Monday, December 04, 2006

"My Imitation of Christ"
by Thomas a Kempis
Revised translation edited by Confraternity of the Precious Blood, Imprimatur Thomas Edmundus Molloy, Archbishop of Brooklyn, 1954

Book One - useful admonishes for a Spiritual Life

CHAPTER 13 Resisting Temptations part 2.

4. Inconstancy of mind and small confidence in God is the beginning of all evil temptations. For as a ship without a rudder is tossed to and fro by the waves, so the man who is remiss, and who quits his resolutions, is many ways tempted. Fire tries iron, and temptation tries a just man. We often know not what we can do; but temptation discovers what we are. However, we must be watchful, especially in the beginning of temptation, because then the enemy is easier to overcome, if he is not suffered to come in at all at the door of the soul, but is kept out and resisted at his first knock. Whence a certain man said: "Withstand the beginning, after-remedies come too late." For first a bare thought comes to the mind; then a strong imagination; afterwards delight and evil motion and consent. And thus, by little and little, the wicked enemy gets full entrance when he is not resisted in the beginning. And the longer a man is negligent in resisting, so much the weaker does he daily becomes stronger against him.

5. Some suffer great temptations in the beginning of their conversion, and some in the end. And some there are who are much troubled, in a manner, all their lifetime. Some are but lightly tempted, according to the wisdom and equity of the ordinance of God, who weighs the state and merits of men, and pre-ordains all for the salvation of the elect.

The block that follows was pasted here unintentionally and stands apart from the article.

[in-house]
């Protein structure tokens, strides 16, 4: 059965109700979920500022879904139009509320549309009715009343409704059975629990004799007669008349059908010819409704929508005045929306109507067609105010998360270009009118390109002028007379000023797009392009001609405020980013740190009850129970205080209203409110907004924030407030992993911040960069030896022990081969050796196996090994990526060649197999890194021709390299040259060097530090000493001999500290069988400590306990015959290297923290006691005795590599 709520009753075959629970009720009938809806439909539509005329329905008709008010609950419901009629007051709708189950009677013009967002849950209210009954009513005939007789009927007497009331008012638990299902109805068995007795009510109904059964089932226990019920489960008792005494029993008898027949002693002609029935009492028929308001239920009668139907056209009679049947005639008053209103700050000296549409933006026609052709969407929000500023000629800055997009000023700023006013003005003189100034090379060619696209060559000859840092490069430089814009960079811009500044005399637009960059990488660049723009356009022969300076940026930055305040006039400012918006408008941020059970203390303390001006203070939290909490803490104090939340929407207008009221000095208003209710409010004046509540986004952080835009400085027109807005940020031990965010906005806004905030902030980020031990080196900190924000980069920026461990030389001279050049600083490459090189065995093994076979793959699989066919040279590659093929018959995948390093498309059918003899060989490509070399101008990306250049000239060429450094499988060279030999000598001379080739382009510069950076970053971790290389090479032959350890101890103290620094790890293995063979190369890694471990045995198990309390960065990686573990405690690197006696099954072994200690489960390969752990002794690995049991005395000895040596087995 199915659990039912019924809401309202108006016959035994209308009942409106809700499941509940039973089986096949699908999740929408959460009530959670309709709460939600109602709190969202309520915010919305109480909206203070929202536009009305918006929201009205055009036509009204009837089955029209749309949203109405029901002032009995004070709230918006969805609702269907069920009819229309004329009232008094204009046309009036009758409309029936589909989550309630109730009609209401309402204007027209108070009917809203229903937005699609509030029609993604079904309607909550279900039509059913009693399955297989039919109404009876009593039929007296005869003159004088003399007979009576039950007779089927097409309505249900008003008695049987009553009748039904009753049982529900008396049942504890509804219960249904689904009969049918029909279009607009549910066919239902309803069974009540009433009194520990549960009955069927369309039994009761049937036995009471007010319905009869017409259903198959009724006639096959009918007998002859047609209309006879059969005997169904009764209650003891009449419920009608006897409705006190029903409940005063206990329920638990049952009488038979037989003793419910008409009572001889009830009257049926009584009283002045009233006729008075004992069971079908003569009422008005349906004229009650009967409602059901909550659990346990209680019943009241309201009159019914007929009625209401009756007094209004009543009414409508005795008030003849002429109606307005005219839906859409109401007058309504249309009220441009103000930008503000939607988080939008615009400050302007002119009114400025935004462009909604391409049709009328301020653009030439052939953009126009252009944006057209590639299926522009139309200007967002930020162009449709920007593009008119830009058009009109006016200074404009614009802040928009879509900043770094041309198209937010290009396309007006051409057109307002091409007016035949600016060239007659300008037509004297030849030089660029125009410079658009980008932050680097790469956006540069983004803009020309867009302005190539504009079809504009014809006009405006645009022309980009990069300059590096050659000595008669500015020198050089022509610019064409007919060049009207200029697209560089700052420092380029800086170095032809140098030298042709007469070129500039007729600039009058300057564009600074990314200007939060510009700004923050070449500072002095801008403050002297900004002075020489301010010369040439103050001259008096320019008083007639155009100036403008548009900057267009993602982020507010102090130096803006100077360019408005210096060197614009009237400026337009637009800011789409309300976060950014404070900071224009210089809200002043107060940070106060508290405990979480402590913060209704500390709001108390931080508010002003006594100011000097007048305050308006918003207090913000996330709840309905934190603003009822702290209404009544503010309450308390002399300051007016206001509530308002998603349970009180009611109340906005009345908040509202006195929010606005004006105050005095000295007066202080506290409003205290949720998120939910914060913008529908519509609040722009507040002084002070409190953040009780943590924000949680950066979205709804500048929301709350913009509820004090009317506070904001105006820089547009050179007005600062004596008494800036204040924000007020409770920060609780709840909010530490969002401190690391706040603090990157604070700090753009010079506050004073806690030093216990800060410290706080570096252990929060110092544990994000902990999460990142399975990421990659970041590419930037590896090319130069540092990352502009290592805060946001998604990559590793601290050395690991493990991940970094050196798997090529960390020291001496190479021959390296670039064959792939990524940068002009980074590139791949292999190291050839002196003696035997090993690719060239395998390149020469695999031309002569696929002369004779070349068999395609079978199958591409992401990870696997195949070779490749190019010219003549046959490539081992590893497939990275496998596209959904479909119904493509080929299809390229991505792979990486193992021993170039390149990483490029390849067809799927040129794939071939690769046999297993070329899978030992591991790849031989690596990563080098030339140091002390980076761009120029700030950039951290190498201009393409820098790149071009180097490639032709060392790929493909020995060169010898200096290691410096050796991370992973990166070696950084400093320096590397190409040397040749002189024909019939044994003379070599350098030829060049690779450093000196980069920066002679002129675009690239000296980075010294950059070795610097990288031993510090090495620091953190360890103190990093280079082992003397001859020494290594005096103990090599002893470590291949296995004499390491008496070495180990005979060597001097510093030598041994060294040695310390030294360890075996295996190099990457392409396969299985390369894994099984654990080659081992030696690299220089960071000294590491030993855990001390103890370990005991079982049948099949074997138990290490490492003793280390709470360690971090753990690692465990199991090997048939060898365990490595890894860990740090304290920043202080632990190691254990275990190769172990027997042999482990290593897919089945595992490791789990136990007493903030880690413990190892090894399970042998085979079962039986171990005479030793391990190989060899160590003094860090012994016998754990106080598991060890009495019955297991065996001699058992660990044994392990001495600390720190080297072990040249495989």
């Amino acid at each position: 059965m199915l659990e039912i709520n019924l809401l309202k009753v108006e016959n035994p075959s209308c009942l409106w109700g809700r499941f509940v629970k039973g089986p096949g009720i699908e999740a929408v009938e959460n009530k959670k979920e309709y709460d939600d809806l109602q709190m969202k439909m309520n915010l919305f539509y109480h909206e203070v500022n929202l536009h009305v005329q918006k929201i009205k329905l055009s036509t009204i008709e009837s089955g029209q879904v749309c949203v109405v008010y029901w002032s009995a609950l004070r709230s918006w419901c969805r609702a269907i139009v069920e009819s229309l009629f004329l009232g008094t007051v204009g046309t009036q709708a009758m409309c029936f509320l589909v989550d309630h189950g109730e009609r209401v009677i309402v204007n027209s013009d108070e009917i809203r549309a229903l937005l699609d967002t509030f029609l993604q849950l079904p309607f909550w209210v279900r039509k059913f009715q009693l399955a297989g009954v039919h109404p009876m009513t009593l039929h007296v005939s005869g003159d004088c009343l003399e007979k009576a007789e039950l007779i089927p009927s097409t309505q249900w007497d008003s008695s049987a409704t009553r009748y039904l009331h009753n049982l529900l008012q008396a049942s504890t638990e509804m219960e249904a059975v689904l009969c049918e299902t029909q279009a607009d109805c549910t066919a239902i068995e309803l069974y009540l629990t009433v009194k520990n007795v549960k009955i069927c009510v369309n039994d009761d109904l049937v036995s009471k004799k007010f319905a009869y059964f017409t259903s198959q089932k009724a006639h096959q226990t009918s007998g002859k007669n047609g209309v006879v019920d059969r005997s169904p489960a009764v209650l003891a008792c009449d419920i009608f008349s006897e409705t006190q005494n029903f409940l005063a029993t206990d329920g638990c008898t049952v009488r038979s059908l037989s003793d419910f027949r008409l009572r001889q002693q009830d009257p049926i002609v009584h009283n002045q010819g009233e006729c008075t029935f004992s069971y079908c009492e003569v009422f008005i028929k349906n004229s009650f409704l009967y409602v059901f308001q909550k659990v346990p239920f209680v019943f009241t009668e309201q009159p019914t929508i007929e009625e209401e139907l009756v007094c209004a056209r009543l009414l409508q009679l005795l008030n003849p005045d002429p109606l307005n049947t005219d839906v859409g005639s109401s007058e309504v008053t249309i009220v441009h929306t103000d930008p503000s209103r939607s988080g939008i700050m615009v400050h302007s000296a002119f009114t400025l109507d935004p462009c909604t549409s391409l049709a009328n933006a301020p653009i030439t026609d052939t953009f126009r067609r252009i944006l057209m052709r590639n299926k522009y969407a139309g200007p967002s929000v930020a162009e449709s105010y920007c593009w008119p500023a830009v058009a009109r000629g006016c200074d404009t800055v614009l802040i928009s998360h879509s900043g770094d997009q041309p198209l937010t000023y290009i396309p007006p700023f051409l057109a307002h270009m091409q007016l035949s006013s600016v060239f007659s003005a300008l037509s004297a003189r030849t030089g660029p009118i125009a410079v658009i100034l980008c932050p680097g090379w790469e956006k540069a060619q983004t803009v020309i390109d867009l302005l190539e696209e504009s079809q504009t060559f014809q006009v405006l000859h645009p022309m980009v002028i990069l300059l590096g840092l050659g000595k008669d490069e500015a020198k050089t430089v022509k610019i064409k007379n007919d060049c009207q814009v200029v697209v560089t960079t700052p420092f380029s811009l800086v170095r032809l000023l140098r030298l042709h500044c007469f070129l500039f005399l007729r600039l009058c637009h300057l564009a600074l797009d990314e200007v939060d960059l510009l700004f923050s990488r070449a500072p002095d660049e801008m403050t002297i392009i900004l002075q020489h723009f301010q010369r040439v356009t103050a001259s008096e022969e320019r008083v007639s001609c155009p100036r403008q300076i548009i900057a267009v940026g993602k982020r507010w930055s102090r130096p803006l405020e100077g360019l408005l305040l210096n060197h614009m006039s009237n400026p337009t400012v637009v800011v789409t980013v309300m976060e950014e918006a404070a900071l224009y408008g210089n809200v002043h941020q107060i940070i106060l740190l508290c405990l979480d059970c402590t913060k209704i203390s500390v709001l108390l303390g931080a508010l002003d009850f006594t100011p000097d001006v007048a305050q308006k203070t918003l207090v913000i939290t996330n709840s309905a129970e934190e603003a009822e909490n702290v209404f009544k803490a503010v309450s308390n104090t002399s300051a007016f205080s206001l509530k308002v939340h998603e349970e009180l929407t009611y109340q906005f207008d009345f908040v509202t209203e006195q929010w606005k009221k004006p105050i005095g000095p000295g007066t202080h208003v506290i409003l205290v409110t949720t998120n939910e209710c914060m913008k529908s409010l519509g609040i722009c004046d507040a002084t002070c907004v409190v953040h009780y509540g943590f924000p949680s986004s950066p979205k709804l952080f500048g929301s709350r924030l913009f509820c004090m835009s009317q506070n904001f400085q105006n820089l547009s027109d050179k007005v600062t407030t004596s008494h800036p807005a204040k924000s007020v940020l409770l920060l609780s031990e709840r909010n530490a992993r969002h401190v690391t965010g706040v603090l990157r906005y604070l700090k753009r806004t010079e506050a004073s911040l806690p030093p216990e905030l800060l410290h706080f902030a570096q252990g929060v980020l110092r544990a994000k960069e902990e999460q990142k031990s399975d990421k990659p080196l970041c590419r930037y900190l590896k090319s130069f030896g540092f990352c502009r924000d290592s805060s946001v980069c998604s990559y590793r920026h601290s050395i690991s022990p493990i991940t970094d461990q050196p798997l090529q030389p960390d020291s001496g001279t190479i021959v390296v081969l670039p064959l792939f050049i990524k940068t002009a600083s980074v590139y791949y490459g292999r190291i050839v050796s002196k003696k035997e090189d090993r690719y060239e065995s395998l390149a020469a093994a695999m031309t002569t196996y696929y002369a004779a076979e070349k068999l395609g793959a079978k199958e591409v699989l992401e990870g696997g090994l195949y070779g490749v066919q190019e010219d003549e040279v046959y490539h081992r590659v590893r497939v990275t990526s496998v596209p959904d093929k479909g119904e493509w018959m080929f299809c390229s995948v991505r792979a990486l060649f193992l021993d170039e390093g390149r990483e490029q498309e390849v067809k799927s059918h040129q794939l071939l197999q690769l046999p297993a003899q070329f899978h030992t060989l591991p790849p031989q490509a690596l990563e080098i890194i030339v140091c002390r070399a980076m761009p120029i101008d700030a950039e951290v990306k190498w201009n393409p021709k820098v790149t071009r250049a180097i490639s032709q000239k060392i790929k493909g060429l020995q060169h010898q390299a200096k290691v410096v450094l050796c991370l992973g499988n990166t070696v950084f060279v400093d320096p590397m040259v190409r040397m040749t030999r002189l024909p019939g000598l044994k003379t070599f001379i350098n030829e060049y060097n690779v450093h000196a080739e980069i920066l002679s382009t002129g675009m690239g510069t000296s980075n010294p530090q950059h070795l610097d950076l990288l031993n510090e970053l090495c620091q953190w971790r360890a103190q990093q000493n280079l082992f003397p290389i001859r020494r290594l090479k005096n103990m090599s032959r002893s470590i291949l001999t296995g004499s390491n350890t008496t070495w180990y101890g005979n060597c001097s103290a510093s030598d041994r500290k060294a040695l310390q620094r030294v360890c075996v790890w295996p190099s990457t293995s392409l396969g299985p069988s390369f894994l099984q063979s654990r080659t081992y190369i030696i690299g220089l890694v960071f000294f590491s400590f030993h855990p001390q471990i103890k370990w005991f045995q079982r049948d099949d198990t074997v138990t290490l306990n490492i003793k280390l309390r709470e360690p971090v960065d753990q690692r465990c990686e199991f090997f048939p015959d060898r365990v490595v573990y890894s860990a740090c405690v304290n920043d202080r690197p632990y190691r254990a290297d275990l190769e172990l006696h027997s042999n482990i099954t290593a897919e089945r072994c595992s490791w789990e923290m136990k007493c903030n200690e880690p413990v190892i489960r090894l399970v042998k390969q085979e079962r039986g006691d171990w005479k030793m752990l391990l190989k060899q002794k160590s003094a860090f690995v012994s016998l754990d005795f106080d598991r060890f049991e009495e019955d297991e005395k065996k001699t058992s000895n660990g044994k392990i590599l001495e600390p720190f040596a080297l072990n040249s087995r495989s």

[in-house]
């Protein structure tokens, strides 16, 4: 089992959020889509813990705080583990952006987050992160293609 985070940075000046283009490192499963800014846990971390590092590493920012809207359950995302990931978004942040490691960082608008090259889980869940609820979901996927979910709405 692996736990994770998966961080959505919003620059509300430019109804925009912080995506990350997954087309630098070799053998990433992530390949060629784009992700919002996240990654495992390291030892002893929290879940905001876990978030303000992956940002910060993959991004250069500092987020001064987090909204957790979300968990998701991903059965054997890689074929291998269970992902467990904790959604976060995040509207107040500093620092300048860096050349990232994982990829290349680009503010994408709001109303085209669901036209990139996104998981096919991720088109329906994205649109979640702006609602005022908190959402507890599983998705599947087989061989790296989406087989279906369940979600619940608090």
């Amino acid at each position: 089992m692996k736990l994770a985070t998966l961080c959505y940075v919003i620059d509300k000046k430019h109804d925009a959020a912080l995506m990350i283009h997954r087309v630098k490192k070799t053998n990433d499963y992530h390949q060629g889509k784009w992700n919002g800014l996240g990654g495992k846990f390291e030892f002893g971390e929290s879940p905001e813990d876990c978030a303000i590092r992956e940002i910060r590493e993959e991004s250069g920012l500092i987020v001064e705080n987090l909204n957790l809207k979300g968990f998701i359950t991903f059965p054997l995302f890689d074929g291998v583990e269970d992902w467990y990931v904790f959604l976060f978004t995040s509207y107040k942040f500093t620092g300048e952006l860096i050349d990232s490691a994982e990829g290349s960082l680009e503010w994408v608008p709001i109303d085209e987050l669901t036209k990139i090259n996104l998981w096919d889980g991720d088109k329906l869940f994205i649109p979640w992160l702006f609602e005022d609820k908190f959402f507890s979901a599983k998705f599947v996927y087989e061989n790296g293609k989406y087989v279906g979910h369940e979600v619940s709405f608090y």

6. We must not, therefore, despair when we are tempted, but pray to God with so much the more fervour, that He may vouchsafe to help us in all tribulations; who, no doubt, according to the saying of St. Paul, will "make such issue with the temptation that we may be able to bear it." - 1 Cor. x. 13.
Let us therefore, humble our souls, under the hand of God in all temptations and tribulations; for the humble in spirit He will save and exalt.

7. In temptations and tribulations a man is proved as to what progress he has made; and in them there is a greater merit, and his virtue appears more concupiscuous. Nor is it much if a man be devout and fervent when he feels no trouble; but if in the time of adversity he bears up with patience there will be hope of a great advancement. Some are preserved from great temptations and are often overcome in little daily ones; that, being humbled, they may never presume on themselves in great things, who are weak in such small occurrences.